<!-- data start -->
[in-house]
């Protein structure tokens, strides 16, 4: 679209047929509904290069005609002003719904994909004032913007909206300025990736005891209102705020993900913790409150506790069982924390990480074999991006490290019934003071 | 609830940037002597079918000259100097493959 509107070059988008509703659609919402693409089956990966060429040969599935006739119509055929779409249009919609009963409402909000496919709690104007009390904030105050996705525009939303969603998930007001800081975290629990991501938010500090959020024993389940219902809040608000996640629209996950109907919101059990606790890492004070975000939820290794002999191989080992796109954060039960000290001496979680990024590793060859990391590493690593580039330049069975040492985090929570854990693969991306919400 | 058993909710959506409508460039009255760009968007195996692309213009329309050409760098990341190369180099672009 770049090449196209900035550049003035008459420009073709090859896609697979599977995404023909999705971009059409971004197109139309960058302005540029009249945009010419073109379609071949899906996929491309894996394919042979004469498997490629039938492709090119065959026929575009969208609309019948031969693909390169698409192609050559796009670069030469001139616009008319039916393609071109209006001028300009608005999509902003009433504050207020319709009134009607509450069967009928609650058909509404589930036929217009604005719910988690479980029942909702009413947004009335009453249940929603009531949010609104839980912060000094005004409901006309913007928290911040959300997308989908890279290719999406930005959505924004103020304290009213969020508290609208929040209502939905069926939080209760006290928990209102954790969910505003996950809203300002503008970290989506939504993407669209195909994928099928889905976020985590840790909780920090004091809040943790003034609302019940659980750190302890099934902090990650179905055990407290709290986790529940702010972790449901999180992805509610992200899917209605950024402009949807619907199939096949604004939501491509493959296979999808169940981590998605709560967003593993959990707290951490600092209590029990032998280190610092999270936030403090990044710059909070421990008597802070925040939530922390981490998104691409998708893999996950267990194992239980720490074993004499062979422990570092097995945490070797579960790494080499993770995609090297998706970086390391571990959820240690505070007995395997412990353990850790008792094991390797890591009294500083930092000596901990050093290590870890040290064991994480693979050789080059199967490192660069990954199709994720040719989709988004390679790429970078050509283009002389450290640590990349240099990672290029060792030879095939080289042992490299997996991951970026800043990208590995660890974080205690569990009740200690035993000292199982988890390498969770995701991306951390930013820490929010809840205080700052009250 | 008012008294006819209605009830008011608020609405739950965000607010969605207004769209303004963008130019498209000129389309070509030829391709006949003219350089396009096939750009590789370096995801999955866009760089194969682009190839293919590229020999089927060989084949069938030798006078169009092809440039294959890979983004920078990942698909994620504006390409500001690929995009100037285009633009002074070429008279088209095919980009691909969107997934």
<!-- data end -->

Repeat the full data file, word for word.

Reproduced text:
[in-house]
């Protein structure tokens, strides 16, 4: 679209047929509904290069005609002003719904994909004032913007909206300025990736005891209102705020993900913790409150506790069982924390990480074999991006490290019934003071 | 609830940037002597079918000259100097493959 509107070059988008509703659609919402693409089956990966060429040969599935006739119509055929779409249009919609009963409402909000496919709690104007009390904030105050996705525009939303969603998930007001800081975290629990991501938010500090959020024993389940219902809040608000996640629209996950109907919101059990606790890492004070975000939820290794002999191989080992796109954060039960000290001496979680990024590793060859990391590493690593580039330049069975040492985090929570854990693969991306919400 | 058993909710959506409508460039009255760009968007195996692309213009329309050409760098990341190369180099672009 770049090449196209900035550049003035008459420009073709090859896609697979599977995404023909999705971009059409971004197109139309960058302005540029009249945009010419073109379609071949899906996929491309894996394919042979004469498997490629039938492709090119065959026929575009969208609309019948031969693909390169698409192609050559796009670069030469001139616009008319039916393609071109209006001028300009608005999509902003009433504050207020319709009134009607509450069967009928609650058909509404589930036929217009604005719910988690479980029942909702009413947004009335009453249940929603009531949010609104839980912060000094005004409901006309913007928290911040959300997308989908890279290719999406930005959505924004103020304290009213969020508290609208929040209502939905069926939080209760006290928990209102954790969910505003996950809203300002503008970290989506939504993407669209195909994928099928889905976020985590840790909780920090004091809040943790003034609302019940659980750190302890099934902090990650179905055990407290709290986790529940702010972790449901999180992805509610992200899917209605950024402009949807619907199939096949604004939501491509493959296979999808169940981590998605709560967003593993959990707290951490600092209590029990032998280190610092999270936030403090990044710059909070421990008597802070925040939530922390981490998104691409998708893999996950267990194992239980720490074993004499062979422990570092097995945490070797579960790494080499993770995609090297998706970086390391571990959820240690505070007995395997412990353990850790008792094991390797890591009294500083930092000596901990050093290590870890040290064991994480693979050789080059199967490192660069990954199709994720040719989709988004390679790429970078050509283009002389450290640590990349240099990672290029060792030879095939080289042992490299997996991951970026800043990208590995660890974080205690569990009740200690035993000292199982988890390498969770995701991306951390930013820490929010809840205080700052009250 | 008012008294006819209605009830008011608020609405739950965000607010969605207004769209303004963008130019498209000129389309070509030829391709006949003219350089396009096939750009590789370096995801999955866009760089194969682009190839293919590229020999089927060989084949069938030798006078169009092809440039294959890979983004920078990942698909994620504006390409500001690929995009100037285009633009002074070429008279088209095919980009691909969107997934």